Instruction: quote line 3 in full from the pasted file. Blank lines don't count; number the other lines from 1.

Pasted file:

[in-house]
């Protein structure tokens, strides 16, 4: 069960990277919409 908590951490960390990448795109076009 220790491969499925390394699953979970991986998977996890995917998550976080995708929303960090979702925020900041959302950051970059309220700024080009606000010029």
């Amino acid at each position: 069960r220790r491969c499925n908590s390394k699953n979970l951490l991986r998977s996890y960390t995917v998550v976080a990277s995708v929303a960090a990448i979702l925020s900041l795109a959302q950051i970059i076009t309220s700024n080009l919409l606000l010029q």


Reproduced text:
């Amino acid at each position: 069960r220790r491969c499925n908590s390394k699953n979970l951490l991986r998977s996890y960390t995917v998550v976080a990277s995708v929303a960090a990448i979702l925020s900041l795109a959302q950051i970059i076009t309220s700024n080009l919409l606000l010029q």